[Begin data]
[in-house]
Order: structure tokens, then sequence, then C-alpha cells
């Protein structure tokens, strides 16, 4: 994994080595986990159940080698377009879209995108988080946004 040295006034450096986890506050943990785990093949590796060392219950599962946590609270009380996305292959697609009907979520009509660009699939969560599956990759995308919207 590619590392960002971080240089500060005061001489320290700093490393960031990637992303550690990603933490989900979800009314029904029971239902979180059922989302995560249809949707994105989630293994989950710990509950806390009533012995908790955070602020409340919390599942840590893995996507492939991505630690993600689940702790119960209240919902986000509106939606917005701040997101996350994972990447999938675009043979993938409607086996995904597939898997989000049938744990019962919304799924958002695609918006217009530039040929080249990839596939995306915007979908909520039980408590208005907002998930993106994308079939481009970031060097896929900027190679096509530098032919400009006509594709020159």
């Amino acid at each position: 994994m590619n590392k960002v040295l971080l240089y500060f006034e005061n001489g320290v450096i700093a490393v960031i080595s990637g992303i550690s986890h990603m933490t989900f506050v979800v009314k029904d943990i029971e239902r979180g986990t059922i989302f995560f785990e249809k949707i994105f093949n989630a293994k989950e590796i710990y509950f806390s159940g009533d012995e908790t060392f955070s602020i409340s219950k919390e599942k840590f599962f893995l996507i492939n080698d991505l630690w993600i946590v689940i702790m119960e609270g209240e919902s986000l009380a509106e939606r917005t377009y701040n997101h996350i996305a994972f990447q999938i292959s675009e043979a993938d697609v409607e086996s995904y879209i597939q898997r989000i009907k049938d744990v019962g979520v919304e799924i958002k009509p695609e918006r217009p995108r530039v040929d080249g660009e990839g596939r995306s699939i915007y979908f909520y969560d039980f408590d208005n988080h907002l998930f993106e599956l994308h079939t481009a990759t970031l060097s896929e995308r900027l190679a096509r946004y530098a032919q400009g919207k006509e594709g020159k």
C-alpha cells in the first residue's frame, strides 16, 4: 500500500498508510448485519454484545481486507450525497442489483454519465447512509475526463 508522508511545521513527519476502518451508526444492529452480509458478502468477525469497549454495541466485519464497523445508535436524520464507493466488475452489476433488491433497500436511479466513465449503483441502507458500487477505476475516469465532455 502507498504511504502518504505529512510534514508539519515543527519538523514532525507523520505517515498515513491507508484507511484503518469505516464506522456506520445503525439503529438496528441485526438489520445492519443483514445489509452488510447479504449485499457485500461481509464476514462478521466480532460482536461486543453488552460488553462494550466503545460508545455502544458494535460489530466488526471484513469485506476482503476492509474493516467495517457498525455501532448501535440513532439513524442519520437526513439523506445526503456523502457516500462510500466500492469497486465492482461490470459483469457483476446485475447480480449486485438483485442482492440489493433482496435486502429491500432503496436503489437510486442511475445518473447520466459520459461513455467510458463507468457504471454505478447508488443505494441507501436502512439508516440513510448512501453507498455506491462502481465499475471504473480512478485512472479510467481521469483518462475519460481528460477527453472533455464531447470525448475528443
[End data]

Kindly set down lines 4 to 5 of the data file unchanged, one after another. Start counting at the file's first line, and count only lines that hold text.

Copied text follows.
């Amino acid at each position: 994994m590619n590392k960002v040295l971080l240089y500060f006034e005061n001489g320290v450096i700093a490393v960031i080595s990637g992303i550690s986890h990603m933490t989900f506050v979800v009314k029904d943990i029971e239902r979180g986990t059922i989302f995560f785990e249809k949707i994105f093949n989630a293994k989950e590796i710990y509950f806390s159940g009533d012995e908790t060392f955070s602020i409340s219950k919390e599942k840590f599962f893995l996507i492939n080698d991505l630690w993600i946590v689940i702790m119960e609270g209240e919902s986000l009380a509106e939606r917005t377009y701040n997101h996350i996305a994972f990447q999938i292959s675009e043979a993938d697609v409607e086996s995904y879209i597939q898997r989000i009907k049938d744990v019962g979520v919304e799924i958002k009509p695609e918006r217009p995108r530039v040929d080249g660009e990839g596939r995306s699939i915007y979908f909520y969560d039980f408590d208005n988080h907002l998930f993106e599956l994308h079939t481009a990759t970031l060097s896929e995308r900027l190679a096509r946004y530098a032919q400009g919207k006509e594709g020159k």
C-alpha cells in the first residue's frame, strides 16, 4: 500500500498508510448485519454484545481486507450525497442489483454519465447512509475526463 508522508511545521513527519476502518451508526444492529452480509458478502468477525469497549454495541466485519464497523445508535436524520464507493466488475452489476433488491433497500436511479466513465449503483441502507458500487477505476475516469465532455 502507498504511504502518504505529512510534514508539519515543527519538523514532525507523520505517515498515513491507508484507511484503518469505516464506522456506520445503525439503529438496528441485526438489520445492519443483514445489509452488510447479504449485499457485500461481509464476514462478521466480532460482536461486543453488552460488553462494550466503545460508545455502544458494535460489530466488526471484513469485506476482503476492509474493516467495517457498525455501532448501535440513532439513524442519520437526513439523506445526503456523502457516500462510500466500492469497486465492482461490470459483469457483476446485475447480480449486485438483485442482492440489493433482496435486502429491500432503496436503489437510486442511475445518473447520466459520459461513455467510458463507468457504471454505478447508488443505494441507501436502512439508516440513510448512501453507498455506491462502481465499475471504473480512478485512472479510467481521469483518462475519460481528460477527453472533455464531447470525448475528443